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The melodic notes of the enchanting Raag Kedar wafted over the hills. A singer apparently possessed of high talent and mastery over the art of music, ensconced somewhere in the jungles at the peak of a hill, hidden from the eye of the wayfarer, poured out his heart in strains of this Raag. The notes entranced the peaks of the hills, wafting over the trees. Every single leaf thrilled at the notes. The breeze carried the dancing ripples of the melodies and cast them over into the sky! Raag Kedar had materialized on the spot and stood listening! The very singer himself, every tree and creeper on the verdant peaks, every bird and beast and indeed, the Cosmos itself, seemed to be caught in a spell.

At the base of the hill, a wayfarer caught these strains and stood rooted to the spot. In a series, the notes transited through the three octaves, beginning with the lowest, the middle and then the higher. The beats (maatraa), set in a cycle of rhythm (taal) set to a given speed (laya), formed a framework within which, the melody gyrated with heart-rending beauty. Our passer-by, entranced as he was, intuitively gauged the outstanding merit of the as yet invisible one rendering the melody.

The identity of the singer was distinct from the melody which the singer rendered. The music he rendered represented the unparalleled musical capabilities relating to merely one Raag, namely Raag Kedar. Notably and undoubtedly, our invisible singer possessed mastery over all other Raagas and Raaginis too. The Raag he rendered gave the singer’s credentials; however, the melody originated from the singer and it was completely encompassed by him. If he were to pause, the melody would pause at the very instant! No trace of the melody would remain.

The wayfarer climbed up the hill, looking hither and thither, trying to locate the singer. After some searching, he saw a beam of light. Following this beam of light, he went searching ahead. And he came upon a spot where what his eyes beheld, held him in complete awe! Beams of light radiated from the singer’s body which was a body, a mass, of sheer light. The ray of light which he had followed was one such. The singer continued his soulful rendering; the listener stood, unmoving, spellbound and in a state of awe.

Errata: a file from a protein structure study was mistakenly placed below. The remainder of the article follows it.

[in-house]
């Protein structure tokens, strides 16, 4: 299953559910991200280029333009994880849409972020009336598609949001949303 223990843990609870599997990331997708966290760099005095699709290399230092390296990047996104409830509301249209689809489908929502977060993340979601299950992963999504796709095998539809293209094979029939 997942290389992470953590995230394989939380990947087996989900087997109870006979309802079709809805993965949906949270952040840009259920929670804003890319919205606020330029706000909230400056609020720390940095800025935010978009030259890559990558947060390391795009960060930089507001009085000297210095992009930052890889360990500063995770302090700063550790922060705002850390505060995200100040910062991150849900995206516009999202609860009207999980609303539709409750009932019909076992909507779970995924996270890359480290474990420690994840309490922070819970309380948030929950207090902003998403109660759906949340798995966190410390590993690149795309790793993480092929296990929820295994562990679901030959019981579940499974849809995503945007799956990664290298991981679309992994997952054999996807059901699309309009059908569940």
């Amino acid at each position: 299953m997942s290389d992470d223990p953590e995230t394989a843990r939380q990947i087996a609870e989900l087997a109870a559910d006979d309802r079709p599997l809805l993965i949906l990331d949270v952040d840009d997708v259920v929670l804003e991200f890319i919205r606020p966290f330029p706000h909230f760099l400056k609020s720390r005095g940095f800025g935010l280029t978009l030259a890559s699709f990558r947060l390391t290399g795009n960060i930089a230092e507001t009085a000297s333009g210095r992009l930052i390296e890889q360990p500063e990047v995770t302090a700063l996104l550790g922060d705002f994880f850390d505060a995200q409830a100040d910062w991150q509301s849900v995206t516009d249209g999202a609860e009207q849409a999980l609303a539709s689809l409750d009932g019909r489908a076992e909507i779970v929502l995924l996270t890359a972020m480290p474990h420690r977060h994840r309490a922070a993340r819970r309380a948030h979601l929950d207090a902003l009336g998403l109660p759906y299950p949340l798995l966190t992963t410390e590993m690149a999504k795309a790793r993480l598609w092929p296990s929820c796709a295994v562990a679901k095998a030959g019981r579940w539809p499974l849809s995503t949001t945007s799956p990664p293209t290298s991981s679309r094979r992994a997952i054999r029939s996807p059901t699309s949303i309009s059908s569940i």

Who was this great musician? This great musician was none other than the Cosmic actor-director of the Cosmic theatre, none other than the Purusha. Srisri Thakur, in His book “Pranavapiyush” says that it was this Purusha who, enveloped in the darkness of Non-Existence, brought into creation the first ever morning of Existence, singing the first-ever strains of the trance-creating Raag Bhairav as Aum! Aum! Aum! ... This very sound of Aum, i.e. the Aumkar, thrilled through the seven metres (chhandas), the seven mantras renowned among the populace, the seven planes of existence, the seven seas, the seven islands, the seven peaks, the seven mountains, the seven metals, the seven air currents, the seven mighty rivers and the seven seers. The vibrations of Aumkar gave shape to the fourteen worlds and brought forth the deities, the sub-human creatures, the human beings, the mammals, those born of egg, those brought forth of sweat, of the earth, etc. Trillions of entities and creatures were brought forth and began their play – lila -- dancing to the sound and rhythm of Aumkar!

The Aumkar has neither a beginning nor an end. It knows no pause, no rest. It is timeless, being unaffected by hour, season, year, century and the like. The sound current, Aum, Aum, Aum, which is the precedent of all, sings of its own… A single subtle sub-atomic particle – paramanu -- of this primal sound current – Aumkar -- may bring forth trillions of Universes; these will dissolve sometime into the paramanu. Kata chaturanan marimarijavat nahi tuya adi avasaanaa; Tuye janami punaha tuye samayat saagar lahari samana. The singer, the source of the incessant song – Aum – is the Satchitanandaghan, i.e. Cosmic Truth, Cosmic Mind and Cosmic Bliss, namely the Purusha, the Aumkar. The song is Mahashakti, the very form of the Aumkar Purusha. The identity of Purusha does not depend on the sound current of Aumkar; however, the sound current, as an emanation from Purusha, depends completely on the Purusha. Among the three octaves, the lowest, mandra saptak, is Creation, the middle one, madhya saptak, Preservation and the higher, taar saptak, Dissolution. The grandeur of the Universe that we see before us is merely one wave on the edge of this ocean of the song of the Purusha, Aumkar. We are nothing but an infinitesimally small vibration playing on the edge of the magnificent Aumkar.